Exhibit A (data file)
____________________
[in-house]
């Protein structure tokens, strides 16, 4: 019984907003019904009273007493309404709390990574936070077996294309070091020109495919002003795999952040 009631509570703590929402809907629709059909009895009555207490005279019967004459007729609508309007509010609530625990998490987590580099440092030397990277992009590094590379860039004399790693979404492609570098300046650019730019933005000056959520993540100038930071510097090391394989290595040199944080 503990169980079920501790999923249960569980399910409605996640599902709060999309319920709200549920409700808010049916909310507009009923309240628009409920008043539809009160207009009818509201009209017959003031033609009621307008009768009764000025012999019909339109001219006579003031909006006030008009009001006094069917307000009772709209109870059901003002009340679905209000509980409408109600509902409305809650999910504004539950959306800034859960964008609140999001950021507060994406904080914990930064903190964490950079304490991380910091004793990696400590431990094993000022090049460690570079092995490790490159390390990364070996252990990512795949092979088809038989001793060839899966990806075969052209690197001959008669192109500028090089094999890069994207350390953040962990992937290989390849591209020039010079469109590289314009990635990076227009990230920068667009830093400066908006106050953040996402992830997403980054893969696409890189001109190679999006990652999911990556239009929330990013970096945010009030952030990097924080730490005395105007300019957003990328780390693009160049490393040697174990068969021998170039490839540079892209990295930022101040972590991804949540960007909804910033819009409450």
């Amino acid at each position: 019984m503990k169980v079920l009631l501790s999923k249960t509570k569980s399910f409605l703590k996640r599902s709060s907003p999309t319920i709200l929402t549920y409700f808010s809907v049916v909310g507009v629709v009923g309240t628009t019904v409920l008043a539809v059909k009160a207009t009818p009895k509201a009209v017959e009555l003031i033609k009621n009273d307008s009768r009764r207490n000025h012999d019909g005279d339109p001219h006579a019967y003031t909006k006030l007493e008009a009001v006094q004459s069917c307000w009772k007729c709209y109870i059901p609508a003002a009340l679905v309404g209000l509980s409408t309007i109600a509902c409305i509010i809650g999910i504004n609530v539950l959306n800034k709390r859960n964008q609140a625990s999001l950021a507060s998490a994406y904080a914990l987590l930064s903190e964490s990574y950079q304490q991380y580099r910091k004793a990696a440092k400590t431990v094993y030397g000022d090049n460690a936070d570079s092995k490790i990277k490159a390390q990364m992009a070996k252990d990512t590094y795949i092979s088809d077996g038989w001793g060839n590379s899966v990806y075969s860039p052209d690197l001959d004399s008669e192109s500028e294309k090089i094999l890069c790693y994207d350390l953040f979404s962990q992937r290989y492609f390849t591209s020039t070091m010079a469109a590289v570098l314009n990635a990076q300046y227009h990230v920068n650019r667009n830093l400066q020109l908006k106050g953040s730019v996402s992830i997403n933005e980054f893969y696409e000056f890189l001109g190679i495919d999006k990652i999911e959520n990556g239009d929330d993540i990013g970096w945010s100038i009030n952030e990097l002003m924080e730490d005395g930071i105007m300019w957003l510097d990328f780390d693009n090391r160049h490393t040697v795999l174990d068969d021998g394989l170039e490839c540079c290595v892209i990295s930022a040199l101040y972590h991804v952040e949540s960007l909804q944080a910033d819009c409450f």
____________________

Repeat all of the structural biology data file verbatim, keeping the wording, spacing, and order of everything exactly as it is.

[in-house]
């Protein structure tokens, strides 16, 4: 019984907003019904009273007493309404709390990574936070077996294309070091020109495919002003795999952040 009631509570703590929402809907629709059909009895009555207490005279019967004459007729609508309007509010609530625990998490987590580099440092030397990277992009590094590379860039004399790693979404492609570098300046650019730019933005000056959520993540100038930071510097090391394989290595040199944080 503990169980079920501790999923249960569980399910409605996640599902709060999309319920709200549920409700808010049916909310507009009923309240628009409920008043539809009160207009009818509201009209017959003031033609009621307008009768009764000025012999019909339109001219006579003031909006006030008009009001006094069917307000009772709209109870059901003002009340679905209000509980409408109600509902409305809650999910504004539950959306800034859960964008609140999001950021507060994406904080914990930064903190964490950079304490991380910091004793990696400590431990094993000022090049460690570079092995490790490159390390990364070996252990990512795949092979088809038989001793060839899966990806075969052209690197001959008669192109500028090089094999890069994207350390953040962990992937290989390849591209020039010079469109590289314009990635990076227009990230920068667009830093400066908006106050953040996402992830997403980054893969696409890189001109190679999006990652999911990556239009929330990013970096945010009030952030990097924080730490005395105007300019957003990328780390693009160049490393040697174990068969021998170039490839540079892209990295930022101040972590991804949540960007909804910033819009409450």
């Amino acid at each position: 019984m503990k169980v079920l009631l501790s999923k249960t509570k569980s399910f409605l703590k996640r599902s709060s907003p999309t319920i709200l929402t549920y409700f808010s809907v049916v909310g507009v629709v009923g309240t628009t019904v409920l008043a539809v059909k009160a207009t009818p009895k509201a009209v017959e009555l003031i033609k009621n009273d307008s009768r009764r207490n000025h012999d019909g005279d339109p001219h006579a019967y003031t909006k006030l007493e008009a009001v006094q004459s069917c307000w009772k007729c709209y109870i059901p609508a003002a009340l679905v309404g209000l509980s409408t309007i109600a509902c409305i509010i809650g999910i504004n609530v539950l959306n800034k709390r859960n964008q609140a625990s999001l950021a507060s998490a994406y904080a914990l987590l930064s903190e964490s990574y950079q304490q991380y580099r910091k004793a990696a440092k400590t431990v094993y030397g000022d090049n460690a936070d570079s092995k490790i990277k490159a390390q990364m992009a070996k252990d990512t590094y795949i092979s088809d077996g038989w001793g060839n590379s899966v990806y075969s860039p052209d690197l001959d004399s008669e192109s500028e294309k090089i094999l890069c790693y994207d350390l953040f979404s962990q992937r290989y492609f390849t591209s020039t070091m010079a469109a590289v570098l314009n990635a990076q300046y227009h990230v920068n650019r667009n830093l400066q020109l908006k106050g953040s730019v996402s992830i997403n933005e980054f893969y696409e000056f890189l001109g190679i495919d999006k990652i999911e959520n990556g239009d929330d993540i990013g970096w945010s100038i009030n952030e990097l002003m924080e730490d005395g930071i105007m300019w957003l510097d990328f780390d693009n090391r160049h490393t040697v795999l174990d068969d021998g394989l170039e490839c540079c290595v892209i990295s930022a040199l101040y972590h991804v952040e949540s960007l909804q944080a910033d819009c409450f």